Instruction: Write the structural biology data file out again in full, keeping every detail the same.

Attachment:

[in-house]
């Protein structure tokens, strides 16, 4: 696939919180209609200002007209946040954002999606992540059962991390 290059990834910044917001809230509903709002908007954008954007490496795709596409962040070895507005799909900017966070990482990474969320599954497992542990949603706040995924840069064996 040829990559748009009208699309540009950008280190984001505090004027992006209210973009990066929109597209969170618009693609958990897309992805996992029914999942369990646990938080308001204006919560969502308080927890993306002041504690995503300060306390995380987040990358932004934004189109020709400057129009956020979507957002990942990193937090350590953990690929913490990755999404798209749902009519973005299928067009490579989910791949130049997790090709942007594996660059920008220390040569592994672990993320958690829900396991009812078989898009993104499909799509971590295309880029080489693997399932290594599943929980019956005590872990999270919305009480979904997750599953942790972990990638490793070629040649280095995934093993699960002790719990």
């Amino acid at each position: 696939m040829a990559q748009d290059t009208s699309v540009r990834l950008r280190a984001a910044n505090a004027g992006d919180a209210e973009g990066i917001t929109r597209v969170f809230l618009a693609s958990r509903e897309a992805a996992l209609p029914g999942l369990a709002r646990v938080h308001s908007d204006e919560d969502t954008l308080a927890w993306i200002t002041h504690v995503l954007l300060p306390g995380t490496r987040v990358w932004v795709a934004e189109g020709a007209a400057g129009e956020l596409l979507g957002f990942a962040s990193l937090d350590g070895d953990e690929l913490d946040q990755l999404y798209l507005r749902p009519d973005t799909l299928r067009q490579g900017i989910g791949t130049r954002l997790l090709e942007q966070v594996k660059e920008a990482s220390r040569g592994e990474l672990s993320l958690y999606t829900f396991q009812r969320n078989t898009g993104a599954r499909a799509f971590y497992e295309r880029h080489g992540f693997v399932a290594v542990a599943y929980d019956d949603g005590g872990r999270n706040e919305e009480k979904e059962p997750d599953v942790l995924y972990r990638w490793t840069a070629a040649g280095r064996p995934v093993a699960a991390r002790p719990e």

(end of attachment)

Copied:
[in-house]
């Protein structure tokens, strides 16, 4: 696939919180209609200002007209946040954002999606992540059962991390 290059990834910044917001809230509903709002908007954008954007490496795709596409962040070895507005799909900017966070990482990474969320599954497992542990949603706040995924840069064996 040829990559748009009208699309540009950008280190984001505090004027992006209210973009990066929109597209969170618009693609958990897309992805996992029914999942369990646990938080308001204006919560969502308080927890993306002041504690995503300060306390995380987040990358932004934004189109020709400057129009956020979507957002990942990193937090350590953990690929913490990755999404798209749902009519973005299928067009490579989910791949130049997790090709942007594996660059920008220390040569592994672990993320958690829900396991009812078989898009993104499909799509971590295309880029080489693997399932290594599943929980019956005590872990999270919305009480979904997750599953942790972990990638490793070629040649280095995934093993699960002790719990």
């Amino acid at each position: 696939m040829a990559q748009d290059t009208s699309v540009r990834l950008r280190a984001a910044n505090a004027g992006d919180a209210e973009g990066i917001t929109r597209v969170f809230l618009a693609s958990r509903e897309a992805a996992l209609p029914g999942l369990a709002r646990v938080h308001s908007d204006e919560d969502t954008l308080a927890w993306i200002t002041h504690v995503l954007l300060p306390g995380t490496r987040v990358w932004v795709a934004e189109g020709a007209a400057g129009e956020l596409l979507g957002f990942a962040s990193l937090d350590g070895d953990e690929l913490d946040q990755l999404y798209l507005r749902p009519d973005t799909l299928r067009q490579g900017i989910g791949t130049r954002l997790l090709e942007q966070v594996k660059e920008a990482s220390r040569g592994e990474l672990s993320l958690y999606t829900f396991q009812r969320n078989t898009g993104a599954r499909a799509f971590y497992e295309r880029h080489g992540f693997v399932a290594v542990a599943y929980d019956d949603g005590g872990r999270n706040e919305e009480k979904e059962p997750d599953v942790l995924y972990r990638w490793t840069a070629a040649g280095r064996p995934v093993a699960a991390r002790p719990e």